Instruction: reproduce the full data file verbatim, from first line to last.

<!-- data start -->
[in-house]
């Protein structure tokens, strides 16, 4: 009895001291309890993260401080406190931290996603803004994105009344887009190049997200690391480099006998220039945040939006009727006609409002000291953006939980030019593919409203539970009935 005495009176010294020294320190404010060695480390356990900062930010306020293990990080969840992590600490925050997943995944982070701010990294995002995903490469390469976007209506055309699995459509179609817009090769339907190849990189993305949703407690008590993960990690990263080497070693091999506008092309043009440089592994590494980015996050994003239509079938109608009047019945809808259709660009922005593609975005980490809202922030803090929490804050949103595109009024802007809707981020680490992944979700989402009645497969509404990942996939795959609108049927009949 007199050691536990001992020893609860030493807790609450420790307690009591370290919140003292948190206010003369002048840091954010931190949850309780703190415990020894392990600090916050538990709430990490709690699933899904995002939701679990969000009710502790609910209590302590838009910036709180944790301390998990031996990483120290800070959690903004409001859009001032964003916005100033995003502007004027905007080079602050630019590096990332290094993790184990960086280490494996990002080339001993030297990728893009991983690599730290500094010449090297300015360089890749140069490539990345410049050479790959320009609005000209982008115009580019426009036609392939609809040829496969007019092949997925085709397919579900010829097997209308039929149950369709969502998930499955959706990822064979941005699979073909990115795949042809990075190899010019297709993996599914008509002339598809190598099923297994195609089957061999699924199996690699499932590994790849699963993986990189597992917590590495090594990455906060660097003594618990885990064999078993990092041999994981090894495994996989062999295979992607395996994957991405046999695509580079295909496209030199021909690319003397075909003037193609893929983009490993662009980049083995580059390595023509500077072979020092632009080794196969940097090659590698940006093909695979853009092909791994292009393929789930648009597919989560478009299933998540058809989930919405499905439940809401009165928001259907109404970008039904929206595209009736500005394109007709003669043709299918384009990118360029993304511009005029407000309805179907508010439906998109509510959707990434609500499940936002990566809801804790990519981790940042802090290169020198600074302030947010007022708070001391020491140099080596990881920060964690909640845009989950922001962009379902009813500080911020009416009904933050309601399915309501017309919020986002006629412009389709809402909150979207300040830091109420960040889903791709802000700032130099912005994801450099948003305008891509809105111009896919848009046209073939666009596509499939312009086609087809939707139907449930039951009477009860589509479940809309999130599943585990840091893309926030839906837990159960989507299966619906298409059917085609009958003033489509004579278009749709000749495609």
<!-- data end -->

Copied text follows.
[in-house]
């Protein structure tokens, strides 16, 4: 009895001291309890993260401080406190931290996603803004994105009344887009190049997200690391480099006998220039945040939006009727006609409002000291953006939980030019593919409203539970009935 005495009176010294020294320190404010060695480390356990900062930010306020293990990080969840992590600490925050997943995944982070701010990294995002995903490469390469976007209506055309699995459509179609817009090769339907190849990189993305949703407690008590993960990690990263080497070693091999506008092309043009440089592994590494980015996050994003239509079938109608009047019945809808259709660009922005593609975005980490809202922030803090929490804050949103595109009024802007809707981020680490992944979700989402009645497969509404990942996939795959609108049927009949 007199050691536990001992020893609860030493807790609450420790307690009591370290919140003292948190206010003369002048840091954010931190949850309780703190415990020894392990600090916050538990709430990490709690699933899904995002939701679990969000009710502790609910209590302590838009910036709180944790301390998990031996990483120290800070959690903004409001859009001032964003916005100033995003502007004027905007080079602050630019590096990332290094993790184990960086280490494996990002080339001993030297990728893009991983690599730290500094010449090297300015360089890749140069490539990345410049050479790959320009609005000209982008115009580019426009036609392939609809040829496969007019092949997925085709397919579900010829097997209308039929149950369709969502998930499955959706990822064979941005699979073909990115795949042809990075190899010019297709993996599914008509002339598809190598099923297994195609089957061999699924199996690699499932590994790849699963993986990189597992917590590495090594990455906060660097003594618990885990064999078993990092041999994981090894495994996989062999295979992607395996994957991405046999695509580079295909496209030199021909690319003397075909003037193609893929983009490993662009980049083995580059390595023509500077072979020092632009080794196969940097090659590698940006093909695979853009092909791994292009393929789930648009597919989560478009299933998540058809989930919405499905439940809401009165928001259907109404970008039904929206595209009736500005394109007709003669043709299918384009990118360029993304511009005029407000309805179907508010439906998109509510959707990434609500499940936002990566809801804790990519981790940042802090290169020198600074302030947010007022708070001391020491140099080596990881920060964690909640845009989950922001962009379902009813500080911020009416009904933050309601399915309501017309919020986002006629412009389709809402909150979207300040830091109420960040889903791709802000700032130099912005994801450099948003305008891509809105111009896919848009046209073939666009596509499939312009086609087809939707139907449930039951009477009860589509479940809309999130599943585990840091893309926030839906837990159960989507299966619906298409059917085609009958003033489509004579278009749709000749495609």